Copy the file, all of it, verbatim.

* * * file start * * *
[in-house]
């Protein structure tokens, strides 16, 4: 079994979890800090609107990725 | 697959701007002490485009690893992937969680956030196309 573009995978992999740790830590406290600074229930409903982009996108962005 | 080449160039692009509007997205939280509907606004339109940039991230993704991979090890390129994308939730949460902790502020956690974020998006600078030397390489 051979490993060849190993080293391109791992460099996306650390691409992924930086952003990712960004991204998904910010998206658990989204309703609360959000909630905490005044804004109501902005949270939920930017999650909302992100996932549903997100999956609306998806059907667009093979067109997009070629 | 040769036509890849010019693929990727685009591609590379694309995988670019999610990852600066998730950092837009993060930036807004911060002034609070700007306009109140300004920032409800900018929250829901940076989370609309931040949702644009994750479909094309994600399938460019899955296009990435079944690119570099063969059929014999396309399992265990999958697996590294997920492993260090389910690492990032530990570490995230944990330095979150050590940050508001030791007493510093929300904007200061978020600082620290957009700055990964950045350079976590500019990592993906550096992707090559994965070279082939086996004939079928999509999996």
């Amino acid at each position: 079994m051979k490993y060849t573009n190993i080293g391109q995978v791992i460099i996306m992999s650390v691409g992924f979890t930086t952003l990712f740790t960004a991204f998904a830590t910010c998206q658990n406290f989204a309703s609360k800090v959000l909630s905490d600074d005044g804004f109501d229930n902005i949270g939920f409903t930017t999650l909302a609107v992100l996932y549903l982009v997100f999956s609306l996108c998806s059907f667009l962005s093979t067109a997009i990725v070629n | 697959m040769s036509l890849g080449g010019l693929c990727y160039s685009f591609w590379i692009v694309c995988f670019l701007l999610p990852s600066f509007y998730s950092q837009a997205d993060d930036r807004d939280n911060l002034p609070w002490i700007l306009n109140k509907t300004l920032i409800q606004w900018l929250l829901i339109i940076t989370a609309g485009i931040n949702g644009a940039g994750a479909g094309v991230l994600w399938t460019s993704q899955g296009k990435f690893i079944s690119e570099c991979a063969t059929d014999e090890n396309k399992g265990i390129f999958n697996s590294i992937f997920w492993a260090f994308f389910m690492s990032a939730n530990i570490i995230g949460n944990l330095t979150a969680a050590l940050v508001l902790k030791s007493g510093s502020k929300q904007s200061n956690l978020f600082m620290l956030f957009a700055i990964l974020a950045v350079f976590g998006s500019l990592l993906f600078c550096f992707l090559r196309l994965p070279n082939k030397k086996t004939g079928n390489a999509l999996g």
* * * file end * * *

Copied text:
[in-house]
């Protein structure tokens, strides 16, 4: 079994979890800090609107990725 | 697959701007002490485009690893992937969680956030196309 573009995978992999740790830590406290600074229930409903982009996108962005 | 080449160039692009509007997205939280509907606004339109940039991230993704991979090890390129994308939730949460902790502020956690974020998006600078030397390489 051979490993060849190993080293391109791992460099996306650390691409992924930086952003990712960004991204998904910010998206658990989204309703609360959000909630905490005044804004109501902005949270939920930017999650909302992100996932549903997100999956609306998806059907667009093979067109997009070629 | 040769036509890849010019693929990727685009591609590379694309995988670019999610990852600066998730950092837009993060930036807004911060002034609070700007306009109140300004920032409800900018929250829901940076989370609309931040949702644009994750479909094309994600399938460019899955296009990435079944690119570099063969059929014999396309399992265990999958697996590294997920492993260090389910690492990032530990570490995230944990330095979150050590940050508001030791007493510093929300904007200061978020600082620290957009700055990964950045350079976590500019990592993906550096992707090559994965070279082939086996004939079928999509999996």
């Amino acid at each position: 079994m051979k490993y060849t573009n190993i080293g391109q995978v791992i460099i996306m992999s650390v691409g992924f979890t930086t952003l990712f740790t960004a991204f998904a830590t910010c998206q658990n406290f989204a309703s609360k800090v959000l909630s905490d600074d005044g804004f109501d229930n902005i949270g939920f409903t930017t999650l909302a609107v992100l996932y549903l982009v997100f999956s609306l996108c998806s059907f667009l962005s093979t067109a997009i990725v070629n | 697959m040769s036509l890849g080449g010019l693929c990727y160039s685009f591609w590379i692009v694309c995988f670019l701007l999610p990852s600066f509007y998730s950092q837009a997205d993060d930036r807004d939280n911060l002034p609070w002490i700007l306009n109140k509907t300004l920032i409800q606004w900018l929250l829901i339109i940076t989370a609309g485009i931040n949702g644009a940039g994750a479909g094309v991230l994600w399938t460019s993704q899955g296009k990435f690893i079944s690119e570099c991979a063969t059929d014999e090890n396309k399992g265990i390129f999958n697996s590294i992937f997920w492993a260090f994308f389910m690492s990032a939730n530990i570490i995230g949460n944990l330095t979150a969680a050590l940050v508001l902790k030791s007493g510093s502020k929300q904007s200061n956690l978020f600082m620290l956030f957009a700055i990964l974020a950045v350079f976590g998006s500019l990592l993906f600078c550096f992707l090559r196309l994965p070279n082939k030397k086996t004939g079928n390489a999509l999996g």